A book about fonts does sound a little dull on first impression, Iâ€™ll admit, writes Gordon MacDonald. Who really cares about the shape of letters? What next, a book about the cultural and historical significance of toenail clippers? I made the (understandable) mistake of beginning the research for this review by looking at it as a history of the art of typography and its social or political uses, and even went to the lengths of canvassing the opinion of several young graphic designers on the subject. â€˜Not even entry levelâ€™ was my favourite response, from a particularly fashionable twenty-something with a hairdo I do not know the name of and a t-shirt I didnâ€™t understand. It would seem that it is not required reading for those educated in typographical understanding. So what and who is this book for?
Just My Type, by Simon Garfield,Â starts off with an anecdote about Steve Jobs and his â€˜world changingâ€™ idea of offering a choice of fonts on home computers, but soon gets more interesting. One quickly realises it is a volume of short stories. Sure, the fonts are the hero of the story in every case, but the plots in each chapter are driven by some of the staples of literature â€“ sex, power and money. The section â€˜Gotham is Goâ€™ suggests that Barack Obama was propelled to power by the canny use of the Gotham font, which, according to Garfield, managed to look â€˜both establishment and freshâ€™.
Another chapter, Gill Sans, wanders into the dark world of the designer Eric Gill, a man whose sexual experiments make Caligula look like a chap with a great deal of self-restraint in the bedroom. Then there is a section on the anger caused in design circles by the popularity of the font Comic Sans, which seems to so offend design cognoscenti that a whole movement against it, driven by angry typo-maniacs, is still active. Who knew that this whole world was going on around us?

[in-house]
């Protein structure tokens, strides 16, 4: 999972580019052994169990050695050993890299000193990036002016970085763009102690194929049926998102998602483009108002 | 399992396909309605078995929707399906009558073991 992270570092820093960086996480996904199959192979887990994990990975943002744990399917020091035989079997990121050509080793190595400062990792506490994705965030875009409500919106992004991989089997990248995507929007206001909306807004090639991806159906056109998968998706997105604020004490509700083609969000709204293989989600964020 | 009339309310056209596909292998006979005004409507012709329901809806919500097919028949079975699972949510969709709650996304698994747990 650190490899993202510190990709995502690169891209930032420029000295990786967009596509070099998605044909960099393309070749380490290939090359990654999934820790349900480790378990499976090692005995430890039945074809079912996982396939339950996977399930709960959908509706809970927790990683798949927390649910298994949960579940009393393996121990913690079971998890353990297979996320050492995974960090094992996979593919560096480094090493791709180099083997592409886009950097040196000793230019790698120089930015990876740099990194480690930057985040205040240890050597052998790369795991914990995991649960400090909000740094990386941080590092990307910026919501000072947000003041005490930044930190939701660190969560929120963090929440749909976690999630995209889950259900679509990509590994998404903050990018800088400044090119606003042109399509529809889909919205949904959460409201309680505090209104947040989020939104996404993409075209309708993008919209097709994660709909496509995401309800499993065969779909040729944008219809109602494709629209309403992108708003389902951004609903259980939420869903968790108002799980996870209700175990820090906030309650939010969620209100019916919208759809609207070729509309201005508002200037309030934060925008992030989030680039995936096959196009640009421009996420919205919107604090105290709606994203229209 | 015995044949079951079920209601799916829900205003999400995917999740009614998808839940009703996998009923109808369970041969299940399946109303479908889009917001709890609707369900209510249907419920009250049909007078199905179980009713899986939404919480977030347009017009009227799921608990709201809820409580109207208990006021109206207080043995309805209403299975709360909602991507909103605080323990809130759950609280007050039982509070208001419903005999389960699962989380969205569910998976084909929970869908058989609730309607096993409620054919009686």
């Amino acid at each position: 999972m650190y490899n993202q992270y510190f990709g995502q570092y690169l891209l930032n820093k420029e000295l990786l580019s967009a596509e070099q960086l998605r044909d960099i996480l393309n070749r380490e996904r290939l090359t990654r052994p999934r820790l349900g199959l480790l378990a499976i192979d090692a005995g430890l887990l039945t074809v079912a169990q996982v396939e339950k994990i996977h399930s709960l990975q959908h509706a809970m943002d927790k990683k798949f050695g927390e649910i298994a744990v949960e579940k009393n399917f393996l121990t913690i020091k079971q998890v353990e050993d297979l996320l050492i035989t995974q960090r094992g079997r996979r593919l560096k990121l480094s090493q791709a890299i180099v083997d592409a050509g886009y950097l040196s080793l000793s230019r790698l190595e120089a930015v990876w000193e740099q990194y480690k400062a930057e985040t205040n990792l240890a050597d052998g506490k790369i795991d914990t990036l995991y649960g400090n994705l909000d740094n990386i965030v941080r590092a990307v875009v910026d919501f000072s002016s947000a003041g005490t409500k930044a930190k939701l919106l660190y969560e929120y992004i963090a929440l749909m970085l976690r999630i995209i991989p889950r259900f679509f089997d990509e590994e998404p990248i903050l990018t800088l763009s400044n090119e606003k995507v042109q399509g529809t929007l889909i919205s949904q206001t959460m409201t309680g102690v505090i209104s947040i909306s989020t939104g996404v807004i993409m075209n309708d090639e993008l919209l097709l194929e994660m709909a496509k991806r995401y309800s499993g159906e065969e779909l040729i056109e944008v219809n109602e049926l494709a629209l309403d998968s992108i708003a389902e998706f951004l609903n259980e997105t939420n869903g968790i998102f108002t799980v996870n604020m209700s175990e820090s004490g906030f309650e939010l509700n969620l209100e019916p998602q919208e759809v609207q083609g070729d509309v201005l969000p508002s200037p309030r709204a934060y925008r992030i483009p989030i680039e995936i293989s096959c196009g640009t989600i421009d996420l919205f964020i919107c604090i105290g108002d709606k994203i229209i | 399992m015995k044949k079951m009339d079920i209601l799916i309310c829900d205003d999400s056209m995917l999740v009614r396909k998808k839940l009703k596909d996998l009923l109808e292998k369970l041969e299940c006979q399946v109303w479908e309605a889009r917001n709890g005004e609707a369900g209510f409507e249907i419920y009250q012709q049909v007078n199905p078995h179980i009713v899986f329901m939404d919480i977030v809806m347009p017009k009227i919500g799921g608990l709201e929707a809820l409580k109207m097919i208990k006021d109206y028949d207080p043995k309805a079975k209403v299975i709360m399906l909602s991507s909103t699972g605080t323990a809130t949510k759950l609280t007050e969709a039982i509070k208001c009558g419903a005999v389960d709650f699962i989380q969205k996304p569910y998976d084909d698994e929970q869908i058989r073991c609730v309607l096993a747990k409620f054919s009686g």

Just My Type is a really good and worthwhile read. My only problem is that the world around me now has another shouting voice in it. Another agent for me, a naturally cynical man, to feel I am being manipulated by. Choosing a font on my laptop now seems like a loaded decision and a statement about how I want my writing to be.
I have conducted a pseudo-scientific experiment armed with my new typographical knowledge, which involves looking at the door numbers on my neighboursâ€™ houses. Itâ€™s quite surprising what we project into the world with these small choices. Number 8 has gone for a rustic look, suggesting a longing for a country life. Number 15 has opted for bold sans-serif numerals in stainless steel, screaming â€˜I AM MODERNâ€™ into the street. I still have the shabby brass 4, set in Times, that was on the house when I moved in. I wonder what that says about me.
Just My Type, by Simon Garfield, is published by Profile Books, RRP Â£9.99.
Gordon MacDonald is a writer, curator, editor and publisher.